Monday, July 23, 2012

The Long Road To Recovery

Silly me. I should have know better. When the weather finally turned on Friday and we had two beautiful sunny days, I really thought that was it and we were going to have a summer for the first time in three years. Ok, so I'm an idiot, but I had plenty of time to contemplate that during today's 5 miles of rain.

Bangor is still only 16 days is the past, but as someone just pointed out to me, within 3 weeks I will be tapering for Dingle; I guess I'll stand on that particular startline without any real training done, working on a mixture of optimism and stupidity, a traditional and proven formula for success in ultra running.

For the first time since Bangor I did more than 5 miles on Saturday during our group run. Thanks to the relaxed pace that was fine. I felt good all the way through, which is why I found the confidence to return to my usual Caragh lake route on Sunday. I still restrained myself to 8 miles. For some reason I cannot quite explain, my knee was fine but my ankles and Achilles were really stiff, on both legs. I could not flex my feet much in either direction. I presume it is somehow connected to the long miles in Bangor, but have no idea on what is really going on. I therefore did only 5 miles this morning and everything feels better again. In short, I take each day as it comes, try to react to what my body is telling me and just take it easy. I'd love to do a few miles on the Kerry Way, but at the moment I'm a bit nervous about all the climbing and descending that would entail.

I must have inspired at least some people in Bangor, because on Saturday there was a (very low key) 5k and 10k in Cromane, right next door, and wouldn't you believe it, Niamh and the twins all decided to do it. They even decided to do the 10k. In a complete reversal of the usual protocol, I was minding the younger kids while Niamh went round the course. The twins especially were very proud of themselves. Before you send any hate mails about pressuring my children, I do need to point out that it was entirely their own idea and that they ended up walking rather than running for most of it.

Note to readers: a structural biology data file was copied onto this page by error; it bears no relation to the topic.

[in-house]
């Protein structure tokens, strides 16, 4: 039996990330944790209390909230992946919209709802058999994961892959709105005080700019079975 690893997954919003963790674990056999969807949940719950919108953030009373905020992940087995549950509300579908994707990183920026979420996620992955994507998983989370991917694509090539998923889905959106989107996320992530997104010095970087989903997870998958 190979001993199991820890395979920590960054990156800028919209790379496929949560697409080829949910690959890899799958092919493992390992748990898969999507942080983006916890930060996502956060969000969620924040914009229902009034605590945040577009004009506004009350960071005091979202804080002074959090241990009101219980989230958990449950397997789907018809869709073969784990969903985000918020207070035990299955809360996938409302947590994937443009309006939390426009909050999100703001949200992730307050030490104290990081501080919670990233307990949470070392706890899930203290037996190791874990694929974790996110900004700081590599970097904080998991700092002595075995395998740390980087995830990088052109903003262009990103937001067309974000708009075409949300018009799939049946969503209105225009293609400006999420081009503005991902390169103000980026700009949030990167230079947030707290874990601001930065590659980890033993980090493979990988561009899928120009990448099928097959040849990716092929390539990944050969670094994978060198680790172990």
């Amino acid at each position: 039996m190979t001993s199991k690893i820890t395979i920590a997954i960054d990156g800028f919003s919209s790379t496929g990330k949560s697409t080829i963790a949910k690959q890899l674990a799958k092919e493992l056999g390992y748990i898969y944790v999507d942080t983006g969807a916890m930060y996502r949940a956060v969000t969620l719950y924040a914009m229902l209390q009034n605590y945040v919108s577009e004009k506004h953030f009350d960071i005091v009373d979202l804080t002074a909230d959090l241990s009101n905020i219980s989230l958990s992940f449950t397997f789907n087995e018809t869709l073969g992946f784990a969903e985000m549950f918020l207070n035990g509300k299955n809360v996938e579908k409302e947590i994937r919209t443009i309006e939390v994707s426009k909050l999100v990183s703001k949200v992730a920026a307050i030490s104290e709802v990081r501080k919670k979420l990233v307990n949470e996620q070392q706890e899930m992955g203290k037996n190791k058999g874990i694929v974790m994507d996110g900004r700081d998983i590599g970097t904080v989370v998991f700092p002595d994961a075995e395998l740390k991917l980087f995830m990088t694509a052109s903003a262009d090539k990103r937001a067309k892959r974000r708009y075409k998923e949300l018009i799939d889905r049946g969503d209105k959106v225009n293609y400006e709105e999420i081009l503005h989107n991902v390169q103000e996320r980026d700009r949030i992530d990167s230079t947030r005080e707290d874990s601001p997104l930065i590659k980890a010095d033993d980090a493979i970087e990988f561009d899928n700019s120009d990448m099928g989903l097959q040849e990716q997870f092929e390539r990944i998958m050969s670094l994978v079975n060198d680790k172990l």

As for me, I don't think I'll be doing any races any time soon. The legs are still fairly stiff. My easy pace has been coming down gradually but is still on the wrong side of 8-minute-miles and I expect it to remain there for a while longer. Patience, Thomas, patience. If I followed the rule of one day of recovery for each mile raced, I'd be back in business by November 10th. I think I'll cut that short a bit.
21 Jul
9 miles, 1:15:15, 8:21 pace, HR 141
22 Jul
8 miles, 1:04:45, 8:05 pace, HR 142
23 Jul
5 miles, 40:24, 8:04 pace, HR 143


  1. It seems your recovery is going well even though it will take time. After a run like you had it is amazing that you are already running like you are. Great to see the family running! I always try my best to encourage and motivate mine.

  2. Well done Thomas! I'm not sure if I congratulated you already or not. It doesn't matter anyway. It was such an amazing victory, it deserves lots of congratulations! Well done! I love to read of the family out running ... funny how we can influence people unintentionally. Best of luck with the recovery. It sounds a bit painful.

  3. Take it easy as you are doing Thomas and it'll all come back soon enough. November is it? Nice to see the family at it too.

  4. Haha, don't worry about it too much. I did the trailtrekker 100km last year and it took the guts of a month to get back into it. Then I was setting new PB's!